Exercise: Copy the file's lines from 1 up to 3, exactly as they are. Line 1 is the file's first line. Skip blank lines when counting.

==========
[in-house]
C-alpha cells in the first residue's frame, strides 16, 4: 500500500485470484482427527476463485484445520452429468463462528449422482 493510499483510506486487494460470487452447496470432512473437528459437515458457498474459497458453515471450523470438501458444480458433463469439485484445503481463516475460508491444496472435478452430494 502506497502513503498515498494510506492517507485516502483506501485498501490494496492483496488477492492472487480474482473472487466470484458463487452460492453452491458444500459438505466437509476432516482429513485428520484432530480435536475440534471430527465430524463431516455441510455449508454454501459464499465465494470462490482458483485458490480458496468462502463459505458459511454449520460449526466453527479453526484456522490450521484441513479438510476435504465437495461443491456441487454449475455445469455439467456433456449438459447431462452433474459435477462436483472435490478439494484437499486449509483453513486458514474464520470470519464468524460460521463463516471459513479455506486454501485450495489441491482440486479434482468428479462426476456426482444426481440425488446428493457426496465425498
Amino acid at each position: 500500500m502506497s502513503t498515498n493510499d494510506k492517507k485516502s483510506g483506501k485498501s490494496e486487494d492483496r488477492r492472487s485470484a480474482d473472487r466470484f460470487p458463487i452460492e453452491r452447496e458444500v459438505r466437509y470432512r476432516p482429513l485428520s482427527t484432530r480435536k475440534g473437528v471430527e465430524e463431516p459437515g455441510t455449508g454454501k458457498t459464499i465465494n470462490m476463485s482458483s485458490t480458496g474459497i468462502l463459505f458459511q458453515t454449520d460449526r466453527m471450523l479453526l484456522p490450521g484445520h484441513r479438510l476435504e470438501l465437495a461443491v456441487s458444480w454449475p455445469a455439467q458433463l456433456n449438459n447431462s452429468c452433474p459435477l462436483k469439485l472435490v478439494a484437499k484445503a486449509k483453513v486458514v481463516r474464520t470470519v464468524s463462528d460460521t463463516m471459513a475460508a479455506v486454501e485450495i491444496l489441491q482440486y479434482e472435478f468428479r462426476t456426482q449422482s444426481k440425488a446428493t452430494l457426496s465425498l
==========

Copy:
[in-house]
C-alpha cells in the first residue's frame, strides 16, 4: 500500500485470484482427527476463485484445520452429468463462528449422482 493510499483510506486487494460470487452447496470432512473437528459437515458457498474459497458453515471450523470438501458444480458433463469439485484445503481463516475460508491444496472435478452430494 502506497502513503498515498494510506492517507485516502483506501485498501490494496492483496488477492492472487480474482473472487466470484458463487452460492453452491458444500459438505466437509476432516482429513485428520484432530480435536475440534471430527465430524463431516455441510455449508454454501459464499465465494470462490482458483485458490480458496468462502463459505458459511454449520460449526466453527479453526484456522490450521484441513479438510476435504465437495461443491456441487454449475455445469455439467456433456449438459447431462452433474459435477462436483472435490478439494484437499486449509483453513486458514474464520470470519464468524460460521463463516471459513479455506486454501485450495489441491482440486479434482468428479462426476456426482444426481440425488446428493457426496465425498
Amino acid at each position: 500500500m502506497s502513503t498515498n493510499d494510506k492517507k485516502s483510506g483506501k485498501s490494496e486487494d492483496r488477492r492472487s485470484a480474482d473472487r466470484f460470487p458463487i452460492e453452491r452447496e458444500v459438505r466437509y470432512r476432516p482429513l485428520s482427527t484432530r480435536k475440534g473437528v471430527e465430524e463431516p459437515g455441510t455449508g454454501k458457498t459464499i465465494n470462490m476463485s482458483s485458490t480458496g474459497i468462502l463459505f458459511q458453515t454449520d460449526r466453527m471450523l479453526l484456522p490450521g484445520h484441513r479438510l476435504e470438501l465437495a461443491v456441487s458444480w454449475p455445469a455439467q458433463l456433456n449438459n447431462s452429468c452433474p459435477l462436483k469439485l472435490v478439494a484437499k484445503a486449509k483453513v486458514v481463516r474464520t470470519v464468524s463462528d460460521t463463516m471459513a475460508a479455506v486454501e485450495i491444496l489441491q482440486y479434482e472435478f468428479r462426476t456426482q449422482s444426481k440425488a446428493t452430494l457426496s465425498l